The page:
The literature about implicitization is so vast that it is almost
impossible to mention the entire body of research on this topic.
The elegance of solving this problem via elimination with Groebner
Bases is however afflicted by its well known poor execution speed.
We present new, practical algorithms for the hypersurface implicitization problem: namely, given a parametric description in terms of polynomials or rational functions of a hypersurface, find its implicit equation.
We present two new algorithms for the case of polynomial parametrizations: the first, ``ElimTH'', has as main step the computation of an elimination ideal via a degree-truncated, homogeneous Groebner basis. The other algorithm, ``Direct'', computes the implicitization directly using an approach inspired by the generalized Buchberger-Moeller algorithm.
Either of these new algorithms, or indeed any other algorithm for the implicitization of polynomial parametrizations, may be used by the third algorithm, ``RatPar'', for computing the implicitization of parametrizations expressed by rational functions.
These new algorithms are implemented and available in CoCoALib and CoCoA-5.
Epsilon is a library of functions implemented in Maple and Java for polynomial elimination and triangular decomposition with applications. Its first version, Epsilon 0.618 (http://wang.cc4cm.org/epsilon/), was developed by the first author and has been distributed with his book "Elimination Practice: Software Tools and Applications" since 2004. It is capable of triangularizing systems of multivariate polynomials or ordinary differential polynomials and decomposing (differential) polynomial systems into (differential) triangular systems of various kinds, with applications to irreducible or unmixed decomposition of algebraic varieties, primary decomposition of polynomial ideals, and automated geometric reasoning.
Epsilon 1 is an enhanced version of Epsilon 0.618, with incompatible routines updated and two new modules integrated: one module contains functions for triangular decomposition of polynomial systems over finite fields and the other contains functions for normal and comprehensive triangular decomposition of polynomial systems. In this talk, we give a brief introduction to Epsilon 1 and present the main functionalities of the two new modules. Implementation issues will be discussed and experimental results will be provided to show the remarkable performance of Epsilon functions in terms of computational efficiency and quality of output, in comparison with similar functions in other software packages.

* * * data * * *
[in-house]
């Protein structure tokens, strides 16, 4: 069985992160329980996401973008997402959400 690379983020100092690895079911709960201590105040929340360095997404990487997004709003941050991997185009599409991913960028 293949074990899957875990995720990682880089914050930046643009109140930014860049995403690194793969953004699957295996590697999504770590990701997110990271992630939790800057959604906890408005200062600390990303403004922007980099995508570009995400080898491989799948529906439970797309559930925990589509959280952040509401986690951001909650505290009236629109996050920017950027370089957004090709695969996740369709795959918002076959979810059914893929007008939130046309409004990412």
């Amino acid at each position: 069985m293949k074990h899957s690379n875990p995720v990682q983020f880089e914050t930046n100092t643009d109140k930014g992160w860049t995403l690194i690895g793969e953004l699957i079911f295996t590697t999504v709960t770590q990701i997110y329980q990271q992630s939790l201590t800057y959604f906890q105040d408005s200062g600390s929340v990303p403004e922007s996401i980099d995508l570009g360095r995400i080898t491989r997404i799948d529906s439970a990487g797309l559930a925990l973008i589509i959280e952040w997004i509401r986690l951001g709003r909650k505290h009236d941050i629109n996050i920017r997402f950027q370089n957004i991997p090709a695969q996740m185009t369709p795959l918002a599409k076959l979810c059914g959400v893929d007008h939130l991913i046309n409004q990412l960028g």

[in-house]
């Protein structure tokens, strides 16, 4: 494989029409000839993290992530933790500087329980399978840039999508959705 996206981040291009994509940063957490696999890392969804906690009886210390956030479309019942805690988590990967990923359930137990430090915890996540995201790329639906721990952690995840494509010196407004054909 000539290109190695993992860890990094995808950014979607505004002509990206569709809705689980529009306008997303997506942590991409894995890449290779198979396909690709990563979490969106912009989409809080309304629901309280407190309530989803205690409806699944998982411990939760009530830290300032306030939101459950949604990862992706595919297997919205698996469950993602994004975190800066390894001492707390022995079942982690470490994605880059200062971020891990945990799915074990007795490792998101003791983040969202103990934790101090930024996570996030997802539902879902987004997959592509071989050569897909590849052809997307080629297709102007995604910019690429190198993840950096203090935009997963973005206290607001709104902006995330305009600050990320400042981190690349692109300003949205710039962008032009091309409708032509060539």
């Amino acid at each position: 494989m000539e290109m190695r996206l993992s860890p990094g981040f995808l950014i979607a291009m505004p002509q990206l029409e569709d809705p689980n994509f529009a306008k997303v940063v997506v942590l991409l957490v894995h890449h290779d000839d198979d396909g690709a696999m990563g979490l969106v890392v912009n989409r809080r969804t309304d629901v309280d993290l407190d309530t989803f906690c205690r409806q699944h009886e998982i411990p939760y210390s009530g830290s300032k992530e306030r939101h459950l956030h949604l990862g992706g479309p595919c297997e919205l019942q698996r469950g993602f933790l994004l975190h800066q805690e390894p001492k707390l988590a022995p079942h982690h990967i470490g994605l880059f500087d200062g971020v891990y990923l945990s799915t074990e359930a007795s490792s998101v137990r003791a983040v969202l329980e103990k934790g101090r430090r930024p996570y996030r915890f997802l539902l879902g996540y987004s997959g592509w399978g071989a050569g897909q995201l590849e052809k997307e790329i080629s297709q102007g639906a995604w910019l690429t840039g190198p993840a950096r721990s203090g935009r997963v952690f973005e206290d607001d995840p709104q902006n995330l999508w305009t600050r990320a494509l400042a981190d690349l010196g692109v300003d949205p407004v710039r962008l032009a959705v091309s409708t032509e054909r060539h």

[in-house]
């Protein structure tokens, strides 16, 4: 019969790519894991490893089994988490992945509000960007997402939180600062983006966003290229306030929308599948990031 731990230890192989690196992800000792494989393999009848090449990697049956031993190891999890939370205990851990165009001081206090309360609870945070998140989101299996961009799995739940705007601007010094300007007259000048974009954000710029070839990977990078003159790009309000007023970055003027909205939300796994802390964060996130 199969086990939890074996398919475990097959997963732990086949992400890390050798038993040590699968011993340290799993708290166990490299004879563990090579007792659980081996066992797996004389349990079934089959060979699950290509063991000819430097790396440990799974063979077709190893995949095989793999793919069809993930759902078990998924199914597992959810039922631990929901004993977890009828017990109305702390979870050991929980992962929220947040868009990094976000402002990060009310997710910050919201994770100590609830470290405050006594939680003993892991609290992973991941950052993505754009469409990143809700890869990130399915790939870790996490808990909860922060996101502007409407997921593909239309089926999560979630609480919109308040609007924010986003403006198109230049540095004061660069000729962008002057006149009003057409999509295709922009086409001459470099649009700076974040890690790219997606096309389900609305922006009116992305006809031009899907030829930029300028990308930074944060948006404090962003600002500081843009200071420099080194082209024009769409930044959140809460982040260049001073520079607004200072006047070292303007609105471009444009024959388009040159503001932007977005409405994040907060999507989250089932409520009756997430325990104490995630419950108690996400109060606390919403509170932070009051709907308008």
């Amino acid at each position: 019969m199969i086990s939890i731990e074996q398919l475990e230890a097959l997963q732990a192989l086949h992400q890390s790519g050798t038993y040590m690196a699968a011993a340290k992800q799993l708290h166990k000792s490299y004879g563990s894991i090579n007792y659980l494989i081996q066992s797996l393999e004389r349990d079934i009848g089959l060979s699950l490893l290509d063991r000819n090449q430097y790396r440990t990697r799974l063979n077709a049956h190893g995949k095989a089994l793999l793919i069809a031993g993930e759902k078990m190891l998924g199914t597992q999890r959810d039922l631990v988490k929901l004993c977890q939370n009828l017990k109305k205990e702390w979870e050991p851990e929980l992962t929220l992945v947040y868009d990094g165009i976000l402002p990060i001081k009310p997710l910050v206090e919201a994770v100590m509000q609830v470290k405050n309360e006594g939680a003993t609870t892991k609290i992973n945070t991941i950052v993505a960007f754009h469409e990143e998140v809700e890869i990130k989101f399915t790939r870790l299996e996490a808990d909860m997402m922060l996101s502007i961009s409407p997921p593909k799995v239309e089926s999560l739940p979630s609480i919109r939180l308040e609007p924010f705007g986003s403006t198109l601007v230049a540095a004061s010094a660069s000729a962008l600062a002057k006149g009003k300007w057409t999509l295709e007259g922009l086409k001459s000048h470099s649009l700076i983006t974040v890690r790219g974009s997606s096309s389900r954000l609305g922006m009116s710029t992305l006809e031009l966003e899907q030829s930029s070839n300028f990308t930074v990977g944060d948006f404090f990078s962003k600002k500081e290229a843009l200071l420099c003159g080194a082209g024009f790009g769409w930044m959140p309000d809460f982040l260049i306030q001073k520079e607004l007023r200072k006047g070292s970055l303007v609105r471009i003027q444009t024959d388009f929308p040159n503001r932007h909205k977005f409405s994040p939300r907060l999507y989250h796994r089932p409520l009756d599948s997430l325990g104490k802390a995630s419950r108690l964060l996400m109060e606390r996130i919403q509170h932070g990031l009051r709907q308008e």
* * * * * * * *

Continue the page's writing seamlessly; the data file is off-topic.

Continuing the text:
GBLA (Groebner Basis Linear Algebra) and is the first plain C open
source package available for specialized linear algebra in Groebner
Starting from the ideas of Faugere and Lachartre (FL) we further exploit underlying structures of those taking advantage of block patterns by using a special data structure called multilines. Moreover, we discuss a new order of operations for the reduction process. Multiline data structures are also very convenient to manage efficiently the cache while at the same time reducing memory overhead.
The code is optimized for prime fields of various size using SIMD vectorization. In various different experimental results we show that GBLA performs better than FL or Magma in sequential computations (up to 40% faster) and scales much better than FL for a higher number of CPU cores: On 32 cores we reach a scaling of up to 26, GBLA is up to 7 times faster than FL. Further, GBLA can be used with different parallel schedulers.
We also developed a new advanced storage format that exploits the fact that our matrices are coming from Groener basis computation, shrinking storage by a large factor. A huge database of our matrices is freely available with GBLA.
Abstract: We present generic, type safe (non-unique) common divisors of solvable polynomials software. The solvable polynomial rings are defined with non-commuting variables, moreover, in case of parametric (solvable) coefficients the main variables may not commute with the coefficients. The interface, class organization is described in the object-oriented programming environment of the Java Algebra System (JAS). The implemented algorithms can be applied, for example, in solvable extension field and root construction. We show the design and feasibility of the implementation in the mentioned applications.